Last week we started a discussion about “Simple Religion” and as promised at the end of the discussion, I shared that we would continue the discussion this week and focus on “Simple Salvation”.
More often than not, religion seems to confuse life more than it helps. Too often, well meaning people take positive aspects and focus points for our lives and emphasize them in the same breath as “religious” thoughts which lead onlookers into thinking that many non-religious things are in fact religious. Too much of these unsuitable associations will lead people to label these well meaning people as too strict or even “legalistic”.
On the other side of the religious discussion are those who have been fed up with strict legalists and instead strip everything away saying things like “Since Jesus died for everyone [which is true], everyone is saved and will go to Heaven.” While I cannot argue that this isn’t “simple”, it is nowhere near Biblical and that presents a problem.
Where’s the “Accurate” Simplicity?
I once heard a pastor describe our Christian lives following three phases of growth. While I don’t remember the details he shared in each of the sections, I understand these three phases to be very Biblical and also very simple too.
1) Follow: While Jesus walked the earth, He often extended invitations to people. Many of His disciples — including those who were closest to Him — were directly called by Jesus. In most cases, there isn’t any explanation given, simply an invitation. Some people chose to reject the invitation, while it appears that most accepted the invitation.
While our invitation might not be as direct as the early disciples, our faith walk with Jesus begins with “following Him”.
2) Believe: As Jesus traveled through Israel, He healed those who were sick, freed those who were trapped in sin, and challenged those who thought they had life figured out. In most of the first two cases, Jesus links the individual’s belief in Him as the source or cause of the healing. In several cases, Jesus links His ability to heal people with the ability to forgive sins — which upset the religious leaders of His day. With these claims, Jesus was elevating His ministry to one that partnered with God and that placed Him on a completely different level than the religious leaders who looked to each other and the teachers who came before them.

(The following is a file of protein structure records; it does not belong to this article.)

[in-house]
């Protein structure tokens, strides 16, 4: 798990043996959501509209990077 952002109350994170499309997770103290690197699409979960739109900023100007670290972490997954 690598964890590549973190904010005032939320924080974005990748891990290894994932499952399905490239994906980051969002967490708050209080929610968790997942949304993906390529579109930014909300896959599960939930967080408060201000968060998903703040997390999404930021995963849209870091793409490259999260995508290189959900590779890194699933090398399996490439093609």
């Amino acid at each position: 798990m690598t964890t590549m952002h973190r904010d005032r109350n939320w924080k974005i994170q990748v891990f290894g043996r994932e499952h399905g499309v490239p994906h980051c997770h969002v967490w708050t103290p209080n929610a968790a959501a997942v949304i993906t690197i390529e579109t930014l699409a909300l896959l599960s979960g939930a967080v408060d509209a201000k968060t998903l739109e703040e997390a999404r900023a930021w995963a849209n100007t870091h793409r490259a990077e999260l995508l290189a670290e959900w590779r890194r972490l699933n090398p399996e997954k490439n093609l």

While it might not be as easy to understand or put into practice, the next step for us is believing that Jesus can heal us, free us, and help us grow into being the people that God created us to be. Even the challenges that Jesus had with the religious leaders were attempts to push them past the ruts and traditions they had trapped themselves in.
3) Obey: As Jesus taught His disciples (those who followed Him), He would routinely come down to the idea of obedience. In spite of what some might say, obedience is important . . . but before casting this article into the legalist bin, understand that it isn’t me saying obedience is important — it is Jesus.
While preaching and teaching His disciples, Jesus would say things like “If you love Me, you will keep My commandments,” “A new command I will give unto you,” and “Blessed are those who hear the word of God and obey it.” All these phrases focus on obedience and we must be willing to obey Jesus in order to keep growing with Him.
What catches the legalists is that they put “obedience” before “following” and “believing”. They focus on the action over the motives, and assume that because obedience is present, the other two phases will be taken care of.
Getting the phases out of order is unlikely to result in lasting growth. Without the Holy Spirit, and without spending time with Jesus, all the obedience to His commands will never lead to a relationship with Him, and while we might live a better life in the end through our obedience, we will have lost our salvation.
Easy or Simple?
These three phases don’t seem easy, do they? While they might sound easy on paper, they are not easy to put into practice.
However, where does “simple” come in when we’re discussion salvation? Everyone has their own version of the answer, and I’ll share mine with you as we conclude this newsletter: “We know we are saved when we are intentional about continually growing closer to Jesus — through the three phases I shared earlier — and when we purposely turn away from sin in our lives in favor of living the life that Jesus asks us to live.”
Are you unsure how to grow closer to Jesus? Do you wonder what type of life Jesus requires of us? Why not find out for yourself using an online study tool that I developed a few months ago. Learn more about it here!
What comes to mind when you hear the words “Simple Salvation”?
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